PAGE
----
Posted by Alan Nazarelli ● Sun, Feb 04, 2024 @ 12:43 PM
Strategies for strengthening brand performance in 2024
As we enter February, I thought it would be a good time to issue a primer on strengthening brand performance as our post this week.
One interesting observation I had when I reviewed the transcripts from executive interviews that we conducted with CMOs late last year for our report "Shift Happens-The Changing Business Landscape in 2024" (link below in case you missed my invitation last month to download a complimentary copy), is the heightened focus on numerical and technology-related objectives in 2024. CMOs were most likely to articulate goals relating to increasing MQLs, marketing qualified leads, or technology related ones like improving marketing operations or getting better returns from their marketing technology investments in 2024.
Missing in action in these conversations were qualitative aspects such as better creative strategies, improving brand performance, brand positioning and other attributes associated with the brand. Are these not important in 2024? Or are these table stakes now? Do CMOs and marketing leaders feel they can check off the box on this one?
As a brand researcher for many years, this had me curious. True, the marketing function has tilted significantly more towards technology deployment in recent years, i.e., more left brained and analytical. This is due to the proliferation and increased sophistication of MarTech (marketing technology) tools and the rise of the Marketing Operations function and culture in the past few years. Yet, I did find interesting how much of our discussions with CMOs centered around these functions and how little around creative aspects. The questions we designed were broad and simply asked about their objectives for the coming year and so the interview respondents were not steered in any way to talking about these aspects, but these were the topics that were top-of-mind.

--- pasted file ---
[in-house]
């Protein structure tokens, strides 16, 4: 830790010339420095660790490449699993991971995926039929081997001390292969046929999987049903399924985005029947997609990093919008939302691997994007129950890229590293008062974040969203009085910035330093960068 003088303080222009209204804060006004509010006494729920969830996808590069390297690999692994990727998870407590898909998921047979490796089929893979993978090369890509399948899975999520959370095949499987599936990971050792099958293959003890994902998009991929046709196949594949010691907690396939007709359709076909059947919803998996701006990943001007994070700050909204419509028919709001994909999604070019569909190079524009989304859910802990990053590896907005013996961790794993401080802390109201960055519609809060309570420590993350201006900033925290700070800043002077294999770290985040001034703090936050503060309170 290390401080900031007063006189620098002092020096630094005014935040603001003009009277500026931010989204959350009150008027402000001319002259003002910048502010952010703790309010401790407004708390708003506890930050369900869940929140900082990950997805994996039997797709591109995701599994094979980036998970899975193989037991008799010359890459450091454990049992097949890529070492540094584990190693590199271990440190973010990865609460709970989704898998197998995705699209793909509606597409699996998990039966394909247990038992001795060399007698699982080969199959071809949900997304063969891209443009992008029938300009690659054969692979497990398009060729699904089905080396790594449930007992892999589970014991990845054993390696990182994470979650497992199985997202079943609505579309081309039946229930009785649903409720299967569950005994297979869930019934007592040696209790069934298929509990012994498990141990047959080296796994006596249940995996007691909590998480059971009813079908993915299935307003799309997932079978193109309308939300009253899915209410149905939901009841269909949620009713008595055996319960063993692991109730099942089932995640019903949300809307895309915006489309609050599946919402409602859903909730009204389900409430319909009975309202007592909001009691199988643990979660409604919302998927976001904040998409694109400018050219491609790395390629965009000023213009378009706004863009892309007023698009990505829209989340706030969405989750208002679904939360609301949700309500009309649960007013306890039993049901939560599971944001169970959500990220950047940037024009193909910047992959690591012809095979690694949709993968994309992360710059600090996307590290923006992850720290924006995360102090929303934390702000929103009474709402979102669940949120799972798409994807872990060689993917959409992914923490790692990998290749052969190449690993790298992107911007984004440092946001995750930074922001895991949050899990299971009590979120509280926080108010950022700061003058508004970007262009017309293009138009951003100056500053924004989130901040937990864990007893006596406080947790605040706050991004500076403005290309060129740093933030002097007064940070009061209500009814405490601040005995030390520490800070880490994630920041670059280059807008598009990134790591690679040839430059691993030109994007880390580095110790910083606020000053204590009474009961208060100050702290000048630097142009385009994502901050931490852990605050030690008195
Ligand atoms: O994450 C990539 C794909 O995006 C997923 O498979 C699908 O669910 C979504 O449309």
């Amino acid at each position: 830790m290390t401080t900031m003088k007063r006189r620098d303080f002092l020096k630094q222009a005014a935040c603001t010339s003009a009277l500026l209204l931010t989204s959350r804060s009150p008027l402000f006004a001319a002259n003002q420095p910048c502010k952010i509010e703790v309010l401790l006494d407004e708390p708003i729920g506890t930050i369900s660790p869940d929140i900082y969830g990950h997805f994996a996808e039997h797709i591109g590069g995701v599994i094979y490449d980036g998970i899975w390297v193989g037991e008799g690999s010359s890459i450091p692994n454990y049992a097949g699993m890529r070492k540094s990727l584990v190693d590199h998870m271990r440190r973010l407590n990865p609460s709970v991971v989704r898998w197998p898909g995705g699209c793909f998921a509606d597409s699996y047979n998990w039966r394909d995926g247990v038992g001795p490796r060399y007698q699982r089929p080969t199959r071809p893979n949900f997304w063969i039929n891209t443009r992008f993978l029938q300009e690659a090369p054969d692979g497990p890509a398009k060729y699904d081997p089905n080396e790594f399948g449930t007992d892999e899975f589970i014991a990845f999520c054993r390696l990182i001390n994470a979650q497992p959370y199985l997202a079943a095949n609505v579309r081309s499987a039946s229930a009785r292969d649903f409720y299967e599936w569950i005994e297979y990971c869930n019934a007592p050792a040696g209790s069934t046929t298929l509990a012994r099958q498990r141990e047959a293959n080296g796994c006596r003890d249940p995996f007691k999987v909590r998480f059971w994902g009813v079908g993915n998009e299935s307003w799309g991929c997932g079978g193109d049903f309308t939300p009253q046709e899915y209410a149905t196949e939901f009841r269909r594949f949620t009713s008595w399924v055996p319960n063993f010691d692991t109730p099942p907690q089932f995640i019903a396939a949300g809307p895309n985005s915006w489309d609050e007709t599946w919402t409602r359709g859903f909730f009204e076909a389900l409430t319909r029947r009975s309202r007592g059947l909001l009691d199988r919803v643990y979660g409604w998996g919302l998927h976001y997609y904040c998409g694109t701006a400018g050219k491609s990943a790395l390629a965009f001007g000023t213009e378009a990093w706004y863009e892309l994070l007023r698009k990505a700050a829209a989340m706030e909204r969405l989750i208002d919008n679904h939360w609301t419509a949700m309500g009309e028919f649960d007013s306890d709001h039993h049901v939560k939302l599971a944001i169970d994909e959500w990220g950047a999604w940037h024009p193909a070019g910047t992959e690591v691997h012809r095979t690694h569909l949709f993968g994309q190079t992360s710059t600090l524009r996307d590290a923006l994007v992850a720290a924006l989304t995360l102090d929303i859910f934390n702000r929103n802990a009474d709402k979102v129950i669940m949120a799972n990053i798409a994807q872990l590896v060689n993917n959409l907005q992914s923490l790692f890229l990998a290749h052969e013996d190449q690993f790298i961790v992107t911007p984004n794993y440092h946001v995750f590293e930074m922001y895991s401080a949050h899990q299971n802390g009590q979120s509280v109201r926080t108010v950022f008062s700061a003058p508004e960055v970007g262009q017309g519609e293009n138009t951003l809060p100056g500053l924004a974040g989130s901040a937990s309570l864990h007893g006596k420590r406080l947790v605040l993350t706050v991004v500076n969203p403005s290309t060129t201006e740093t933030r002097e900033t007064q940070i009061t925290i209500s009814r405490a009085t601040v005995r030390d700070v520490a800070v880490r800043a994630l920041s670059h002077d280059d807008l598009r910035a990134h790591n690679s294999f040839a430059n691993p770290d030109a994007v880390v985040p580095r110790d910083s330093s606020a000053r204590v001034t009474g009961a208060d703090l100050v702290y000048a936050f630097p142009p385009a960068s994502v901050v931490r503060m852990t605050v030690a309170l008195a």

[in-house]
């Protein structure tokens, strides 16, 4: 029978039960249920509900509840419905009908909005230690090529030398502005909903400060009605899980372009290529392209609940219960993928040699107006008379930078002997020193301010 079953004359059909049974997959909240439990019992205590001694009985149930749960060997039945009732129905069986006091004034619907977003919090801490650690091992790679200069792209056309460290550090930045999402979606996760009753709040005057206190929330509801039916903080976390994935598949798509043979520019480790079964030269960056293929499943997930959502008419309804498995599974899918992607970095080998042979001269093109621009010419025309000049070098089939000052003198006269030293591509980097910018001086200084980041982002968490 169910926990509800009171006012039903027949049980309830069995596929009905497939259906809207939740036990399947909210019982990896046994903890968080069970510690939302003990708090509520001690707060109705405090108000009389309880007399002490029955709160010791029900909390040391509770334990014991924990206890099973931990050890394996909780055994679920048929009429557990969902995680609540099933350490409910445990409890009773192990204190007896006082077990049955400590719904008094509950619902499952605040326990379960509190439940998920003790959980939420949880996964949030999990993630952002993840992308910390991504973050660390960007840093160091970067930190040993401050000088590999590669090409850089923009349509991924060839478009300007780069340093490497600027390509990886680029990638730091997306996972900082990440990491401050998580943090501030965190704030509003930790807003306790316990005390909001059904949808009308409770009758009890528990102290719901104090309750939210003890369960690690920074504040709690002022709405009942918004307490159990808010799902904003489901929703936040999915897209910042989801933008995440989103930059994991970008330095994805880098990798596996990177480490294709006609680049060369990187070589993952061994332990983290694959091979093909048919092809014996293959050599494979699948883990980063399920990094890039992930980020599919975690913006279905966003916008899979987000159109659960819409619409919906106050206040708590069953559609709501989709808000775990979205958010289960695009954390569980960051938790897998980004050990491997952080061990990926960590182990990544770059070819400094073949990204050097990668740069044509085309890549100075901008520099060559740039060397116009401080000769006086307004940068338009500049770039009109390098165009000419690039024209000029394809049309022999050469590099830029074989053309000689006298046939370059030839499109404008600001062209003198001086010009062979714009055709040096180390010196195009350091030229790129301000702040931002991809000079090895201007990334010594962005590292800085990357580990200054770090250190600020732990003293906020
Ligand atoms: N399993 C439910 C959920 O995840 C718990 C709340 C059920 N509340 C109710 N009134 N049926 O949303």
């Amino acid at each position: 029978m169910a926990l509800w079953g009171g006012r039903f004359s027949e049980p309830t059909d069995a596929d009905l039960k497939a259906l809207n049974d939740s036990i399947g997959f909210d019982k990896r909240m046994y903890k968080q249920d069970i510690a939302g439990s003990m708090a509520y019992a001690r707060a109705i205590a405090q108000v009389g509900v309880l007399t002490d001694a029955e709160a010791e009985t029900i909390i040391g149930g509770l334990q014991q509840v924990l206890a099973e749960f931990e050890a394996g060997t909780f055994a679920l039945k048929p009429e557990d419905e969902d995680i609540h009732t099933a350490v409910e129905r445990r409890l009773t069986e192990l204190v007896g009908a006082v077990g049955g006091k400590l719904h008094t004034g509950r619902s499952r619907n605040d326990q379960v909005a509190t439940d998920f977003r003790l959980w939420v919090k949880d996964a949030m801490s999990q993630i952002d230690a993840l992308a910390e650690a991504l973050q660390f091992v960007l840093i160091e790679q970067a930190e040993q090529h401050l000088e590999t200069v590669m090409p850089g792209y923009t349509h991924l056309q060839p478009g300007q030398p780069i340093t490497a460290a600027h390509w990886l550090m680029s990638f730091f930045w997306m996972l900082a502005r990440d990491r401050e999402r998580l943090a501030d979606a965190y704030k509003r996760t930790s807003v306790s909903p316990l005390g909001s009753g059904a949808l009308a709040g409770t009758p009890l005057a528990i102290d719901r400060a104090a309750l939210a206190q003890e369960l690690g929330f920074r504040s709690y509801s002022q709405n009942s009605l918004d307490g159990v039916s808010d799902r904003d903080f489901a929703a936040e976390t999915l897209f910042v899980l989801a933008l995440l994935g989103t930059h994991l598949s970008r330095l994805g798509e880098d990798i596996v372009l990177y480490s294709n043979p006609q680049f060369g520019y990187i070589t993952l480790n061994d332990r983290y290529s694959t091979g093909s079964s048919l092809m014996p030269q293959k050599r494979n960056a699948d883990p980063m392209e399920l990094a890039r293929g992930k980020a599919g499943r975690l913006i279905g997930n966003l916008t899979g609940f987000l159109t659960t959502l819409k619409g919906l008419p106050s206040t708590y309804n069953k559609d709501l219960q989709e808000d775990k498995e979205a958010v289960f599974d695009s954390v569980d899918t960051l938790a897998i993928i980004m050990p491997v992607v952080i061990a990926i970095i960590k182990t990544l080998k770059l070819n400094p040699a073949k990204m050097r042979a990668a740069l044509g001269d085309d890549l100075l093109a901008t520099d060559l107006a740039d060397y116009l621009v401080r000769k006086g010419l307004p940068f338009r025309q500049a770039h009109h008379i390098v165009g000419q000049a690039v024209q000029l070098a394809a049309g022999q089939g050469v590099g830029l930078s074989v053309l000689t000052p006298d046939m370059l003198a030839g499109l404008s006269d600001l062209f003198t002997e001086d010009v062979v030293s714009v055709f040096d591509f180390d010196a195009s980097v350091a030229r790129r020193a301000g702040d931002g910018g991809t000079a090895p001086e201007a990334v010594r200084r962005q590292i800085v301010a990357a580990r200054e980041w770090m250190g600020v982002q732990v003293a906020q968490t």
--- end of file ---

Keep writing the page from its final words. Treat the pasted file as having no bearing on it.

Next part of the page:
It's appropriate to ask what impact this could have on brand performance. Or more constructively, how can marketing teams refocus their efforts on brand quality and performance? According to the International Valuation Standards Council, an average of 18% of quoted enterprise value is attributed to brand. This is a significant portion of valuation to leave on the table. For high growth tech companies seeking to raise equity this year, are you fine with undervaluing your company by 18%?
Here are some actions we use in our client work for you to consider for strengthening and quantifying your brand value by the end of 2024:
- Brand Measurement: Not to sound too cliched here, but what gets measured gets improved. We are surprised at the number of companies we encounter who are highly measurement driven, but do not measure their brand. Brand measurement gets ignored because it's an intangible metric compared to so many other KPIs that are being tracked today. Moreover, to be a valid metric, the brand value must be measured in the marketplace and not just with existing customers, which often requires external help from third parties, who can generate also generate data about brand standing among competitive product adopters.